Today FM’s Dave Moore on home renovation: ‘I can’t believe it’s our house. I genuinely still feel that way’

The radio and podcast host discovered a love for DIY and took careful guidance from his wife, artist Tracy Sheridan, when they transformed their north Dublin home

It’s difficult to talk about the home created by Tracy Sheridan and Dave Moore without acknowledging the key role played by Zig and Zag in their story.

The furry aliens brought the couple together more than 20 years ago. Tracy, a former actor, was Velcro Girl on the puppets’ 2Phat show on RTÉ, and Dave was doing music for the show when their eyes met across a crowded studio. Now she’s an artist and illustrator, while Dave is one half of the Dermot & Dave radio show on Today FM, as well as a podcaster and music producer.

When they first moved in together, Dave’s father asked if he knew how to hang a picture on the wall. Dave said he’d call in a man. But he didn’t. “I remember hanging something in the hall and asking Tracy: ‘What if I make a mistake and drill the hole in the wrong place?’ and she said: ‘Just fill it in and drill another one.’ That unlocked a bravery in me, and I realised it’s pretty straightforward when you get stuck in.”

That was the start of his love affair with DIY. Tracy and Dave are well matched. She comes up with the design plans and he brings them to life. Their home in Dublin’s Portmarnock is testament to that can-do attitude.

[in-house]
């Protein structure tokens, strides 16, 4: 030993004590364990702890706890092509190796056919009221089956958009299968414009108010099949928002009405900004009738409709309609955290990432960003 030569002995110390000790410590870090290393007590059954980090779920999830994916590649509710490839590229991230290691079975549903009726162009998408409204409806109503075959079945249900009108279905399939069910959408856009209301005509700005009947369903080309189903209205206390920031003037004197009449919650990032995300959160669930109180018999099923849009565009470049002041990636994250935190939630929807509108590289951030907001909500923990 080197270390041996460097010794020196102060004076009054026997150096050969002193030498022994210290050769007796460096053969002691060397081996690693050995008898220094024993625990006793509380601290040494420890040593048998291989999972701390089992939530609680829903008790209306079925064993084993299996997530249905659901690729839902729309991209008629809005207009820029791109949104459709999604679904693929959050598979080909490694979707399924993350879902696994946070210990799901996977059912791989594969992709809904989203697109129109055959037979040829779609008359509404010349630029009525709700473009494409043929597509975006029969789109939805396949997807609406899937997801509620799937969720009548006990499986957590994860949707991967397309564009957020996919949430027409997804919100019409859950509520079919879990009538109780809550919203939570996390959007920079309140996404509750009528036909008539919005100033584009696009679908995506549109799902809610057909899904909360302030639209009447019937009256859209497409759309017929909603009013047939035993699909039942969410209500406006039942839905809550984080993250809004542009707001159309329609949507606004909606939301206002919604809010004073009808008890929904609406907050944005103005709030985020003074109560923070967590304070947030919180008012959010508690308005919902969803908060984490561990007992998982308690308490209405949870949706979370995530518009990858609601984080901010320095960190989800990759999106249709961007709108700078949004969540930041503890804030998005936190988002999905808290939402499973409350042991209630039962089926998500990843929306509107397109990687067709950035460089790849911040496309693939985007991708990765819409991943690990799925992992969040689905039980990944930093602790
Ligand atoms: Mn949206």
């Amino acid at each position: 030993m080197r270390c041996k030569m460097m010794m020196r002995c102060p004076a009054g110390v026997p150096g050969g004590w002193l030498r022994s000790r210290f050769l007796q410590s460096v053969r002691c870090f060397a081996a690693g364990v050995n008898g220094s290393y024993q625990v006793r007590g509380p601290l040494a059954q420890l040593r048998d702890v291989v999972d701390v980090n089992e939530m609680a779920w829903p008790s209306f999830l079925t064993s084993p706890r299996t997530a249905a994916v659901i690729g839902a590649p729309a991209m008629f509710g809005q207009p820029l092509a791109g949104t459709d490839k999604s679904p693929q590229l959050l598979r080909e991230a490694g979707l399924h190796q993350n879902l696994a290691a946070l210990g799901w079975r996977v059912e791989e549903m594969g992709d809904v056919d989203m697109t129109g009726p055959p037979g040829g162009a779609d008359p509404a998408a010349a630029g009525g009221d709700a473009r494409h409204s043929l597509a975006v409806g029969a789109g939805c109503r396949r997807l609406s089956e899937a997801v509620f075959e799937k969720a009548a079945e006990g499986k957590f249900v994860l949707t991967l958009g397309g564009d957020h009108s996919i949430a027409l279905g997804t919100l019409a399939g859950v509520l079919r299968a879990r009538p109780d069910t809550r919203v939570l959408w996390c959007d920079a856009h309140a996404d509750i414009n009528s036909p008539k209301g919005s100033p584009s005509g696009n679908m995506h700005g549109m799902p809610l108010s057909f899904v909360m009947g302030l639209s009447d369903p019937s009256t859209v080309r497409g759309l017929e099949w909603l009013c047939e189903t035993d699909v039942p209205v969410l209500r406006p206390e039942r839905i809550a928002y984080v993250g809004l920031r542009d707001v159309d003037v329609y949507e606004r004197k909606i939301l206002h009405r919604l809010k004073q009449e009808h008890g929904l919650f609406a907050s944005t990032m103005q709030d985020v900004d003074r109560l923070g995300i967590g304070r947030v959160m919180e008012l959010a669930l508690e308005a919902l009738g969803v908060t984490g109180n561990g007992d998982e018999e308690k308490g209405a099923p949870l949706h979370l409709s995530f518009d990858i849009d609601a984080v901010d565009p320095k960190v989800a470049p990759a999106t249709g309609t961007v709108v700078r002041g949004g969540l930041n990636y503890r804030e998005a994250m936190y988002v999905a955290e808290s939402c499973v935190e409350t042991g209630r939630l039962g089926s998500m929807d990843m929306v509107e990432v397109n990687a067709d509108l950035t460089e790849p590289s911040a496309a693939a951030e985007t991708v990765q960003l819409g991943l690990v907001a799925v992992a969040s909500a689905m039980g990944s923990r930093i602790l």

A few days after they moved in, Tracy unexpectedly took on the first job. When Dave left for work in the morning, there was a wall between the kitchen and the diningroom. “I came home from work to find that Tracy had sledge-hammered most of it down. So, we had to get the builders in to support what she was knocking down.”

They also removed a back kitchen to gain more garden space. A few years later, Dave installed decking and a canvas awning. He later replaced the awning with polycarbonate sheets. “On the days when it’s wet but nice, you can still sit out, and the sofa and bikes stay dry.” After the decking had seen better days, he replaced it with a composite material and aluminium supports “so it will basically last forever”.

He also built a garden room in a weekend with his friend Shane Davitt, a guitar-maker who is also an all-round handyman. “Most of the jobs I’ve done are over a weekend. It’s amazing what you can do when you get stuck in on a Friday afternoon and don’t stop. And Shane is such a repository of knowledge. I had never built a floating floor before, but he had, so I had the confidence to do it.”